Solar Toolkit Developed to Help Municipalities Advance Solar Projects 

The New York State Energy Research and Development Authority (NYSERDA) has developed a Solar PILOT Toolkit to assist the state’s municipalities in understanding and negotiating payment-in-lieu-of taxes (PILOT) agreements for solar projects larger than 1 MW, including community solar projects. Based on feedback from local government officials and solar industry representatives, NYSERDA developed the toolkit in response to the need for greater information on PILOT agreements as solar projects develop throughout the state.  The Solar PILOT Toolkit provides a framework for local taxing jurisdictions to negotiate payment agreements with solar developers. In addition to their
The New York State Energy Research and Development Authority (NYSERDA) has developed a Solar PILOT Toolkit to assist the state’s municipalities in understanding and negotiating payment-in-lieu-of taxes (PILOT) agreements for solar projects larger than 1 MW, including community solar projects. Based on feedback from local government officials and solar industry representatives, NYSERDA developed the toolkit in response to the need for greater information on PILOT agreements as solar projects develop throughout the state. 
The Solar PILOT Toolkit provides a framework for local taxing jurisdictions to negotiate payment agreements with solar developers. In addition to their clean energy and job-creation benefits, solar developments can yield significant financial value to municipalities through PILOT agreement payments. The toolkit addresses the lack of information on property tax issues around solar development and is designed to enable municipalities to work with developers to negotiate PILOT rates that benefit the community and make the projects financially attractive to developers and their customers. 

“The Solar PILOT Toolkit will serve as a vital resource to help municipalities encourage the development of community solar projects and make sure they benefit the entire community,” Alicia Barton, President and CEO, NYSERDA said. “Large-scale solar projects provide a great opportunity for communities across the state to take advantage of clean, renewable energy while advancing Governor Cuomo’s Reforming the Energy Vision strategy.” 

New York State is undertaking significant changes in the way it generates and delivers electricity. As one example, community solar projects allow electric customers who are not able to install solar panels on their properties to own or subscribe to a portion of a community solar project, and benefit from the cost savings of clean generation.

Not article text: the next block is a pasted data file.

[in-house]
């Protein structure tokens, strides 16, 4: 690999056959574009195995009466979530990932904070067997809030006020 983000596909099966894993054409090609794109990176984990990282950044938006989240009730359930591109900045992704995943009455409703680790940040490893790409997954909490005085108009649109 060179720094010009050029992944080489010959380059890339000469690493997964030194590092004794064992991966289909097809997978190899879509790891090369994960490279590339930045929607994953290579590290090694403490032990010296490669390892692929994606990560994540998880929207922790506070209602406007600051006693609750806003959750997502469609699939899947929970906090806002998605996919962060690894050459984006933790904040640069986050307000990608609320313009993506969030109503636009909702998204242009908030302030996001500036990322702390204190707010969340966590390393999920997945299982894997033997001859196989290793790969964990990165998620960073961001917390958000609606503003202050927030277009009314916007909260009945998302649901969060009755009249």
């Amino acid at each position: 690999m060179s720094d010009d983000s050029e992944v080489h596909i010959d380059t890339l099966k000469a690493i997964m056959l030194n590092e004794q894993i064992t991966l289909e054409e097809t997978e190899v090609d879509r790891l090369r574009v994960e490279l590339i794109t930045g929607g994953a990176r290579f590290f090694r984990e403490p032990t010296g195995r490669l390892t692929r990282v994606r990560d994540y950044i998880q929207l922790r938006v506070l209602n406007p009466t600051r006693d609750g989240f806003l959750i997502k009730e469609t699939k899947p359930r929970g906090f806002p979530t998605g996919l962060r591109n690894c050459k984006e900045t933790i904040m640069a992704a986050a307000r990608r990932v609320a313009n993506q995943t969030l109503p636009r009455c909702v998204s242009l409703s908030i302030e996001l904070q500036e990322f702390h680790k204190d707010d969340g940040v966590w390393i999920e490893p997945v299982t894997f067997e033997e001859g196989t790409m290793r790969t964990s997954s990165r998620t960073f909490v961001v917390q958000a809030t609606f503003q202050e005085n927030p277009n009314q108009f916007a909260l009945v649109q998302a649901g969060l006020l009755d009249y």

As a method to promote the installation of clean energy, Section 487 of the Real Property Tax Law exempts the added assessment value of renewable energy projects, including solar photovoltaic (PV) systems, from local property taxes for 15 years. The law allows any taxing jurisdiction to “opt-out” of the tax exemption, which would then makes the PV system fully taxable.    

The Toolkit offers guidance to counties, towns and school districts on the structure of a PILOT agreement as an alternative solution for community solar participants and developers in municipalities that opt-out of the tax exemption. It also includes templates for a single jurisdiction or multiple jurisdictions that municipalities can tailor to meet their needs in working with developers to negotiate an agreement.

The Toolkit is comprised of three elements: a model resolution to guide municipalities in exercising their legal authority to adopt a PILOT; a sample agreement that jurisdictions may use to draft an agreement with developers; and a PILOT Calculator with two options that offer guidance on methods to collect revenue.

For additional information and guidance about adopting solar in local communities, local officials can contact the NY-Sun team at its contact page to identify opportunities, mitigate barriers, and learn about training, education and technical assistance opportunities. The toolkit can be found on the NYSERDA website.

NYSERDA will hold a webinar for local government officials and tax assessors to discuss the Toolkit on Tuesday, July 25, 2017 at 2 p.m. To register, visit the PILOT Toolkit website or send an email to solarhelp@nyserda.ny.gov.

About Reforming the Energy Vision

Reforming the Energy Vision (REV) is Governor Andrew M. Cuomo’s strategy to lead on climate change and grow New York’s economy. REV is building a cleaner, more resilient and affordable energy system for all New Yorkers by stimulating investment in clean technologies like solar, wind, and energy efficiency and requiring 50 percent of the state’s electricity needs be generated from renewable energy by 2030. Already, REV has driven a nearly 800 percent growth in the statewide solar market, enabled over 105,000 low-income households to permanently cut their energy bills with energy efficiency, and created thousands of jobs in manufacturing, engineering, installation and other clean-tech sectors. REV is ensuring New York State reduces statewide greenhouse gas emissions 40 percent by 2030 and achieves the internationally-recognized target of reducing emissions 80 percent by 2050. To learn more about REV, including the Governor’s $5 billion investment in clean energy technology and innovation, please visit http://www.ny.gov/REV4NY and follow us at @Rev4NY.

Advertisements

Experts Share their Secrets to an Eco Friendly Lifestyle

Whether it’s protesting the US withdrawal from the Paris climate agreement or vowing to transition to electric-only vehicles within the next decade, many businesses have been focusing on how they can do their part in saving our planet.

Although many Americans want to make the personal transition towards green living themselves, most don’t even know where to begin! That’s why the team at EmPower Solar decided to speak with a panel of eco-friendly experts on their personal practices. You can see their best advice here.